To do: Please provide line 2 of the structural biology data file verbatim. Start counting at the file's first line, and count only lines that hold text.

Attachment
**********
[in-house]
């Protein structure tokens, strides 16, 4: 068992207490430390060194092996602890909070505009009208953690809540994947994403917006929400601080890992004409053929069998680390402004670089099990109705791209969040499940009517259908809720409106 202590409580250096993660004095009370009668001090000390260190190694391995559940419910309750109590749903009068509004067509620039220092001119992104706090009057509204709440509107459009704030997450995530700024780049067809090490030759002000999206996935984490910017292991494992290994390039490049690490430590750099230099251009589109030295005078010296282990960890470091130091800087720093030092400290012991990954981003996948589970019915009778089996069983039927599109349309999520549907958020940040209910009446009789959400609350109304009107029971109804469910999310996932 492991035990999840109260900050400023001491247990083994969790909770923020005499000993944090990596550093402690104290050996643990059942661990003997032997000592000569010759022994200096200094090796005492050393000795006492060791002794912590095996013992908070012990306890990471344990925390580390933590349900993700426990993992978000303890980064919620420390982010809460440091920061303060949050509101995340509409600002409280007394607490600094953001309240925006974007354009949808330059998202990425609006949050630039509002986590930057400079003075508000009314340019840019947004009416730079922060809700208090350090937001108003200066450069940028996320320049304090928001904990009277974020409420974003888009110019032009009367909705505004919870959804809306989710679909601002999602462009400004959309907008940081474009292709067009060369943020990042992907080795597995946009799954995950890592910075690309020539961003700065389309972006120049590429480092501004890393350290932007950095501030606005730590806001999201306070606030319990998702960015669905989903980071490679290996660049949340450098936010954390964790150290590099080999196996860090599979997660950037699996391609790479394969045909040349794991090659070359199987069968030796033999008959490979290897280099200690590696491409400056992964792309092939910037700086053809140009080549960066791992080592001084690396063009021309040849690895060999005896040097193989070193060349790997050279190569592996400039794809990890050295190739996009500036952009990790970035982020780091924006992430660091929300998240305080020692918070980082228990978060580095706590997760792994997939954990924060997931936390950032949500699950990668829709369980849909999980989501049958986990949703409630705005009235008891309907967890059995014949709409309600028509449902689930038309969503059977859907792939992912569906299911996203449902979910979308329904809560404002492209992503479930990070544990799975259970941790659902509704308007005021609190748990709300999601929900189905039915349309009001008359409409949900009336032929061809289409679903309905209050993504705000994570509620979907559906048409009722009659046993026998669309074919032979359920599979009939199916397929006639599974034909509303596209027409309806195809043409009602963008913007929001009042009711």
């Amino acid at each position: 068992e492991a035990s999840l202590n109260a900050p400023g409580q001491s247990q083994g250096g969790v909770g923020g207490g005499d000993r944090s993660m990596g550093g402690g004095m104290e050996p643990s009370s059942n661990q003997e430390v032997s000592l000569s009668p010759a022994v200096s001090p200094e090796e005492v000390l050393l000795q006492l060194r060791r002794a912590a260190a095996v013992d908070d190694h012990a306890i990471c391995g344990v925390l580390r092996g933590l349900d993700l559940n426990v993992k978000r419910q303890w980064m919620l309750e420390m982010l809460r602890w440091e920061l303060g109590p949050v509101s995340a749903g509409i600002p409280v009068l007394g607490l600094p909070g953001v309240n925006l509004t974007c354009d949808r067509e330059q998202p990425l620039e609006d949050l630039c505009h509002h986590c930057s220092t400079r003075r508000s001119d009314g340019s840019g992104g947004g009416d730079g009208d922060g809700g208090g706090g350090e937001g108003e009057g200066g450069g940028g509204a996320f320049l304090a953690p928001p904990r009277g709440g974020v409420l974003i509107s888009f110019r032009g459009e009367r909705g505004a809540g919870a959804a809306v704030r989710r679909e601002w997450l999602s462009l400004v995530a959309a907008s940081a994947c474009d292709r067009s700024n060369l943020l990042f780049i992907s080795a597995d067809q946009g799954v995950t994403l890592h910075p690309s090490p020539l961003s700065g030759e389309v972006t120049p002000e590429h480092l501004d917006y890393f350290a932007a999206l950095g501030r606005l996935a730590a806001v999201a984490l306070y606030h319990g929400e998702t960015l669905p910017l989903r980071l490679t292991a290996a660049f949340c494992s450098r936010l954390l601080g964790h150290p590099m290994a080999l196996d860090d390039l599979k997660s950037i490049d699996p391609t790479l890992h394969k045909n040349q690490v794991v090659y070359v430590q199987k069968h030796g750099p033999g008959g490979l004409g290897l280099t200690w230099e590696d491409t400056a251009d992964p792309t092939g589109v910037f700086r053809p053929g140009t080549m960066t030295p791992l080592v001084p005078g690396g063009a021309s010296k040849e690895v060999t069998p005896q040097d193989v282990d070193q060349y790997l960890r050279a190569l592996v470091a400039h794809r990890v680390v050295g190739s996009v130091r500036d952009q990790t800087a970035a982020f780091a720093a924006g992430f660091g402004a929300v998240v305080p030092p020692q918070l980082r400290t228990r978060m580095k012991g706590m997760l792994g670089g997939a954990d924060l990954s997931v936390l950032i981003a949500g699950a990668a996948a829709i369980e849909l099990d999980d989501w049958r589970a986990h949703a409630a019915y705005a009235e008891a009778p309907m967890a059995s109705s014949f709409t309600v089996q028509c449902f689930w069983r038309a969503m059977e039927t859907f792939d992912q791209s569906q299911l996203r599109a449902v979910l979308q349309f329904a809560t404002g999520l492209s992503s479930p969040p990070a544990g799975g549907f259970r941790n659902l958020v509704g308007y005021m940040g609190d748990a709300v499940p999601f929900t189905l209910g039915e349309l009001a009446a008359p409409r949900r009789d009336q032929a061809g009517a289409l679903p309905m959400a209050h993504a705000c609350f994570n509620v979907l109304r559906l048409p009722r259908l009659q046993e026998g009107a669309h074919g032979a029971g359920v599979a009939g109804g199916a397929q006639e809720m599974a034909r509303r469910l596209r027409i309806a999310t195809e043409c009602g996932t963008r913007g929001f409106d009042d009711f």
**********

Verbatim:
């Protein structure tokens, strides 16, 4: 068992207490430390060194092996602890909070505009009208953690809540994947994403917006929400601080890992004409053929069998680390402004670089099990109705791209969040499940009517259908809720409106 202590409580250096993660004095009370009668001090000390260190190694391995559940419910309750109590749903009068509004067509620039220092001119992104706090009057509204709440509107459009704030997450995530700024780049067809090490030759002000999206996935984490910017292991494992290994390039490049690490430590750099230099251009589109030295005078010296282990960890470091130091800087720093030092400290012991990954981003996948589970019915009778089996069983039927599109349309999520549907958020940040209910009446009789959400609350109304009107029971109804469910999310996932 492991035990999840109260900050400023001491247990083994969790909770923020005499000993944090990596550093402690104290050996643990059942661990003997032997000592000569010759022994200096200094090796005492050393000795006492060791002794912590095996013992908070012990306890990471344990925390580390933590349900993700426990993992978000303890980064919620420390982010809460440091920061303060949050509101995340509409600002409280007394607490600094953001309240925006974007354009949808330059998202990425609006949050630039509002986590930057400079003075508000009314340019840019947004009416730079922060809700208090350090937001108003200066450069940028996320320049304090928001904990009277974020409420974003888009110019032009009367909705505004919870959804809306989710679909601002999602462009400004959309907008940081474009292709067009060369943020990042992907080795597995946009799954995950890592910075690309020539961003700065389309972006120049590429480092501004890393350290932007950095501030606005730590806001999201306070606030319990998702960015669905989903980071490679290996660049949340450098936010954390964790150290590099080999196996860090599979997660950037699996391609790479394969045909040349794991090659070359199987069968030796033999008959490979290897280099200690590696491409400056992964792309092939910037700086053809140009080549960066791992080592001084690396063009021309040849690895060999005896040097193989070193060349790997050279190569592996400039794809990890050295190739996009500036952009990790970035982020780091924006992430660091929300998240305080020692918070980082228990978060580095706590997760792994997939954990924060997931936390950032949500699950990668829709369980849909999980989501049958986990949703409630705005009235008891309907967890059995014949709409309600028509449902689930038309969503059977859907792939992912569906299911996203449902979910979308329904809560404002492209992503479930990070544990799975259970941790659902509704308007005021609190748990709300999601929900189905039915349309009001008359409409949900009336032929061809289409679903309905209050993504705000994570509620979907559906048409009722009659046993026998669309074919032979359920599979009939199916397929006639599974034909509303596209027409309806195809043409009602963008913007929001009042009711």